Even if you are someone who does not completely understand the offside rule, it is more than likely that you are aware Brazilian footballer Neymar da Silva Santos Júnior, who is more commonly known as "Neymar", has been a pretty big deal in the world of football for quite some time.
Neymar's rapid rise to global stardom since his professional debut in 2009 is certainly difficult to deny, but this is exactly what Portuguese businessman Carlos Moreira attempted to do in his recent challenge of the EUIPO's decision to invalidate Mr Moreira's NEYMAR trade mark.
Mr Moreira applied to register NEYMAR as an EU trade mark (EUTM) in 2012 in class 25 for clothing, footwear and headgear. However, the EUIPO upheld an application for invalidity by Neymar in 2016, a decision which was then confirmed by the EUIPO's Board of Appeal the following year.
Mr Moreira objected to the Board of Appeal's assertions that Mr Moreira must have been aware that Neymar "was a rising star in football whose talent was recognised internationally at the relevant date" and that registration of the mark was simply an attempt by Mr Moreira to "exploit the intervener’s renown" for his own benefit.
General Court's ruling
On 14 May 2019, the EU General Court upheld the decision of the Board of Appeal and ruled that Mr Moreira was acting in bad faith under Article 59(1)(b) of the EUTM Regulation (2017/1001) when he applied for registration of the NEYMAR trade mark. (The judgment can be read here: Carlos Moreira v EUIPO T-795/17.)
One of Mr Moreira's key arguments in the proceedings was that Neymar's fame had not yet travelled across the North Atlantic Ocean when he filed the mark in 2012. But, considering that there were multi-million pound bids from English Premier League teams such as West Ham United and Chelsea from as early as 2010, Mr Moreira's success with this point might have been as surprising as Leicester City's Premier League win back in 2016.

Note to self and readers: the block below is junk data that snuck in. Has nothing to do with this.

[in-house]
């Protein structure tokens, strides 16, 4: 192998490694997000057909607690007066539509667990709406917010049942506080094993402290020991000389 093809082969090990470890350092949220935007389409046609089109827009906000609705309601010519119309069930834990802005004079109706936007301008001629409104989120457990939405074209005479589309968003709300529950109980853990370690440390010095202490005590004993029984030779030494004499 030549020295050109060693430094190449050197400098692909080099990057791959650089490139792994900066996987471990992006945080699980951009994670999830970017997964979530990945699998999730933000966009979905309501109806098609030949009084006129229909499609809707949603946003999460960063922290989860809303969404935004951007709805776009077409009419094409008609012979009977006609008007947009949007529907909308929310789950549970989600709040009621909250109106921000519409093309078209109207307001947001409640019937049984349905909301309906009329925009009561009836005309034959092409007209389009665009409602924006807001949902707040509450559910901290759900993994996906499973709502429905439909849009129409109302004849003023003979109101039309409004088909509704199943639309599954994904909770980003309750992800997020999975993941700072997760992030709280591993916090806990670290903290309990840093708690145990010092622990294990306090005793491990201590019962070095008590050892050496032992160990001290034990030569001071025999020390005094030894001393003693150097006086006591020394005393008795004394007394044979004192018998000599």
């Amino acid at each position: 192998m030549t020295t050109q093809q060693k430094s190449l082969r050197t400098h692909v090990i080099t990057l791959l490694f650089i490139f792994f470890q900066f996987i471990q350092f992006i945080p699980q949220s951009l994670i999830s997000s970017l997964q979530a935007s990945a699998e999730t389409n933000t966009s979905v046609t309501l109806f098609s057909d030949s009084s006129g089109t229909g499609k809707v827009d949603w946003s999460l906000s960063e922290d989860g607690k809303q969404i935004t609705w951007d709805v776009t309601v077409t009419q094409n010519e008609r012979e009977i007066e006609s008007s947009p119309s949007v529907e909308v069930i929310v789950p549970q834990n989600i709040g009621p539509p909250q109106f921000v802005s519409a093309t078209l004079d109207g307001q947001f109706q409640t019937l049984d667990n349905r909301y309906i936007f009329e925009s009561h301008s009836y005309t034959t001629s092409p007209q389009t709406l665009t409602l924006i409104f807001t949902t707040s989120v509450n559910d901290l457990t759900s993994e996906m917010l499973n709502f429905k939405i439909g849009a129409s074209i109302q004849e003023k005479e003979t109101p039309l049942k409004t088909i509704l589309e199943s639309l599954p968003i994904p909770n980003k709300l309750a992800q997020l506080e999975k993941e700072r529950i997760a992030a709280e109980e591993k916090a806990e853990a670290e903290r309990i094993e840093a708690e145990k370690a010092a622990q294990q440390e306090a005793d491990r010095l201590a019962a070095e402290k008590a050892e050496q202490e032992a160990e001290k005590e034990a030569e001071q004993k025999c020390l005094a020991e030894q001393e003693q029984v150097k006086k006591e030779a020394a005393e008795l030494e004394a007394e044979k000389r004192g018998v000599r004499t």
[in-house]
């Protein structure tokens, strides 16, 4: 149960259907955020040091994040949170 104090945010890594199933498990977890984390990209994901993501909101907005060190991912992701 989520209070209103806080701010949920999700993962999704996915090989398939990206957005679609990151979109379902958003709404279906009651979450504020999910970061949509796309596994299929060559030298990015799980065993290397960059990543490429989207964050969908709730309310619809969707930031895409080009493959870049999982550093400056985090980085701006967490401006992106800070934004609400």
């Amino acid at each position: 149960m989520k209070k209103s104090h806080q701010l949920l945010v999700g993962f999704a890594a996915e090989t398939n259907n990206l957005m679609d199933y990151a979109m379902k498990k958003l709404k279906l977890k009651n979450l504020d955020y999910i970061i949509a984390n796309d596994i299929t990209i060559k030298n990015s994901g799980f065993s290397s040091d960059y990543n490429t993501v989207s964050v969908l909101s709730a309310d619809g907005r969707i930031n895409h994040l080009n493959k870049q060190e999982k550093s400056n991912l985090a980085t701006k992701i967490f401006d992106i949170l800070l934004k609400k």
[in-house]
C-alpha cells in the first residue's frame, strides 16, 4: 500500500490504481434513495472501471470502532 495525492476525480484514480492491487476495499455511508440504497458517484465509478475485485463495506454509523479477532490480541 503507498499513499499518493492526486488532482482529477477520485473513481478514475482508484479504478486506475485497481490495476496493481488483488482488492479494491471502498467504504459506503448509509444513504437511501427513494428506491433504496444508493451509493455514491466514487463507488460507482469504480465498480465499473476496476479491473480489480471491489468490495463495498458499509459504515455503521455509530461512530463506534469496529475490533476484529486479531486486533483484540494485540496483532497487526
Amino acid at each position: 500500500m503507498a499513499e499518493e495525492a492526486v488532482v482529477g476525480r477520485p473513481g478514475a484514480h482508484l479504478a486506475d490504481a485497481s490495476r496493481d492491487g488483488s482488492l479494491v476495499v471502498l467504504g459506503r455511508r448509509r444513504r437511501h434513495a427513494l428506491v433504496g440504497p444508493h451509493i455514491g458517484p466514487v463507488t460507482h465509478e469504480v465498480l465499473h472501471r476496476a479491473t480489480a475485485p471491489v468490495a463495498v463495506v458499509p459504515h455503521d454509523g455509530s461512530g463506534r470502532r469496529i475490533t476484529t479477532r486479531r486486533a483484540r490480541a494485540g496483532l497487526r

At this point, you might be forgiven for thinking that this decision is not quite as black and white as Newcastle United's home strip. It is of course conceivable that Mr Moreira knew very little about football and that the registration of the NEYMAR mark during a period of Neymar's ever-increasing international publicity was nothing more than, in Moreira's words, "a mere coincidence". However, the General Court noted that Mr Moreira's application for the IKER CASILLAS mark (Iker Casillas being a goalkeeper for both Real Madrid and the Spanish national team since the year 2000) on the very same day that he filed the NEYMAR mark, supported the court's conclusion that Moreira had substantial knowledge of international football and was equipped to exploit it.
In any event, if Mr Moreira really did not appreciate the weight of Neymar's fame back in 2012, he certainly will now.
With special thanks to trainee, Marissa Beatty, for her contribution to this article.